For example, a company that produces guardrails would qualify as a construction-oriented job, where as the firm that supplies the raw steel for these rails would be a supporting industry job.
Lastly, 33,076 induced-employment jobs stand to be created by the construction. Induced-employment jobs are the jobs supported by consumer expenditures.
Long-term employment, however, could be generated after the dust settles.
“Accessibility to good transportation at work is key to most economic development,” Lee said.
Lee used Alabama car manufacturers as an example.
“For instance, where is the Mercedes plant, where is the Honda Plant, where is the Hyundai plant?” Lee asked. “Most of these industries are visible from interstates.”
Just-in-time manufacturing, a business model which calls for low inventories and constant deliveries, Lee explained, has put increasing time constraints on businesses, and the easier it is to key manufacturing parts to get to and from plants, the better.
Lee said, however, that more would have to be done to ensure this area prospers in the future.
“One of the biggest handicaps for this area is there isn’t a mass labor force available,” Lee said.
In addition to quantity, quality of the workforce is also important, Lee said.
“Any type of development needs to start with education,” Lee said. “Of the 12 counties in Alabama’s Black Belt, half of their schools are on the persistently low achieving list.”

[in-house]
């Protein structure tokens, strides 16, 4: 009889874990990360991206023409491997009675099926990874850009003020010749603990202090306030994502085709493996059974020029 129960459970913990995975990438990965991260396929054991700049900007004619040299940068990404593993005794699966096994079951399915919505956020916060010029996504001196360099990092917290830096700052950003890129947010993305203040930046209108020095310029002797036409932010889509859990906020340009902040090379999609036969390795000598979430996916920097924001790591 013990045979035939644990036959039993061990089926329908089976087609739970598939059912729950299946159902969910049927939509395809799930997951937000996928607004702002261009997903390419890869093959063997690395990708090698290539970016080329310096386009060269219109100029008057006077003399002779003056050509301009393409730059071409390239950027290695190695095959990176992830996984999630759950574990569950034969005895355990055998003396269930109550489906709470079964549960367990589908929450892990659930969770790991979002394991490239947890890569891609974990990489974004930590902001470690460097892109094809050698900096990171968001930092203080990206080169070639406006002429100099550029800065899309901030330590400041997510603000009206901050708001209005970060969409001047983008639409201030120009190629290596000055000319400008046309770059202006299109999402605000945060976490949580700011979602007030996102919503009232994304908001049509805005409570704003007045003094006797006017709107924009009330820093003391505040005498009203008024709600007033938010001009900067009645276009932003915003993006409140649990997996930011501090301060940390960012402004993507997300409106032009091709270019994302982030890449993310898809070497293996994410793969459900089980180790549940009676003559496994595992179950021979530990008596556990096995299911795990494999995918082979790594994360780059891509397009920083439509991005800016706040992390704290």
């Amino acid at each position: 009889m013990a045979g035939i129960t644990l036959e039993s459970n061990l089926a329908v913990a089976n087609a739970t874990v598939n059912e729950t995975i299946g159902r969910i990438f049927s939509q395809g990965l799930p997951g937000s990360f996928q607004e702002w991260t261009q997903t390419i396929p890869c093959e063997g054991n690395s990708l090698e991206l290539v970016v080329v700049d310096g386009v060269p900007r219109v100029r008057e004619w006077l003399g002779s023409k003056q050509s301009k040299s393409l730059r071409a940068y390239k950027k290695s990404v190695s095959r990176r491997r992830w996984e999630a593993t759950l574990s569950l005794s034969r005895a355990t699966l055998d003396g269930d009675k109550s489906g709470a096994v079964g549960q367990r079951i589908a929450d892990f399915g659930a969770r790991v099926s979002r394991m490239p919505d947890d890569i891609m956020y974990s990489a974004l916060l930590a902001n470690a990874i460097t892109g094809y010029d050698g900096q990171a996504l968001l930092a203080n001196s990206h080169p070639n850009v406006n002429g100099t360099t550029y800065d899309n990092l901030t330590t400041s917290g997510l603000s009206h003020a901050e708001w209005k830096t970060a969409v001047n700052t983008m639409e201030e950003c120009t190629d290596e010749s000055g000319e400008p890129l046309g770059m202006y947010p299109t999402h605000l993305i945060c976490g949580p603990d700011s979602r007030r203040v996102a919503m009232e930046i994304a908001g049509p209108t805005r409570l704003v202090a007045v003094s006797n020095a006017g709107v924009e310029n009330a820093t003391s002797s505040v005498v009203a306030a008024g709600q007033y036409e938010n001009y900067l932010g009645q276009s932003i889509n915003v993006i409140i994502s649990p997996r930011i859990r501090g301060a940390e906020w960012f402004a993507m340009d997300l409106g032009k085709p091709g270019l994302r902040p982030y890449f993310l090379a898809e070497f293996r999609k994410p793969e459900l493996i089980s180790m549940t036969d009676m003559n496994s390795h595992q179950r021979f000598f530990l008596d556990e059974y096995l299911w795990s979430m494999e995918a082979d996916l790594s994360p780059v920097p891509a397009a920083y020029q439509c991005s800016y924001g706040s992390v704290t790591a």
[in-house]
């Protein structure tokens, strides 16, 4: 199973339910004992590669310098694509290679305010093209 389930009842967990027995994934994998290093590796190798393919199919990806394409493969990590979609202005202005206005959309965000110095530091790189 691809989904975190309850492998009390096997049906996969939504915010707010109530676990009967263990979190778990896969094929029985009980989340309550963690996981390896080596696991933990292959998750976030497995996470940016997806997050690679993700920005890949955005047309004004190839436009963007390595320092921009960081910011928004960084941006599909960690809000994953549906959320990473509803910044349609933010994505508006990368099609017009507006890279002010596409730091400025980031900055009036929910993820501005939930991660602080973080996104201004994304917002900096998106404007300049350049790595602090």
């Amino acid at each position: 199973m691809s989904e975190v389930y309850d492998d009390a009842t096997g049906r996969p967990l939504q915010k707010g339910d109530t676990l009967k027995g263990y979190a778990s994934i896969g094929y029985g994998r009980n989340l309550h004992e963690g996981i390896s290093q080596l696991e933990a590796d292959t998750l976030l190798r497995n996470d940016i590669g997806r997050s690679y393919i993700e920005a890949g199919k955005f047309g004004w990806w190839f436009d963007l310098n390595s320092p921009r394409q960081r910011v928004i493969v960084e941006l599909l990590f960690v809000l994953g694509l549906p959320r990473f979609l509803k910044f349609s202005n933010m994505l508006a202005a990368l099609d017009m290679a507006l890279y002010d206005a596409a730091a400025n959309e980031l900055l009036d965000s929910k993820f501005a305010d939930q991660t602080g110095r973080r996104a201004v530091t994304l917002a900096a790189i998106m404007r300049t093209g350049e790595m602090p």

A good school system, Lee explained, could insure an influx of educated laborers into the workforce that could carry the region into the future.
Analysts have suggested that construction of this roadway could have a lasting effect on the population of the region as more jobs move into the area.
“Population movement is affected by economic circumstances and job creation,” Trent said. “When you look at the idea of the new road coming through, that should create some more prosperity and jobs which could improve the population trend.”
The CBER socioeconomic analysis of the I-85 extension included population projections with and without the new development included.
For all seven counties that stand to be affected, the report said that a total of 8948 more people would reside in the area by 2030 if the road was constructed.
Trent said these counties suffer from a lack of job opportunities, which affects the population from growing.
The area is also plagued by the migration of the 18-24 year olds, Trent said, as many leave to go to school and don’t return.
“If they can create additional jobs with the highway, hopefully the population should not decline,” Trent said.
Marengo and Perry county stand to lose 634 and 496 jobs respectively without the new development. However, this negative trend is predicted to turn into growth should the I-85 extension be constructed. Marengo could gain an additional 1,940 jobs, while Perry could gain another 791.
Still, Trent advised, I-85 is far from a cure-all for the Black Belt’s economic woes.
“An interstate can’t always work miracles,” Trent said. “It takes business development as well as a growing population to have an economic turnaround.”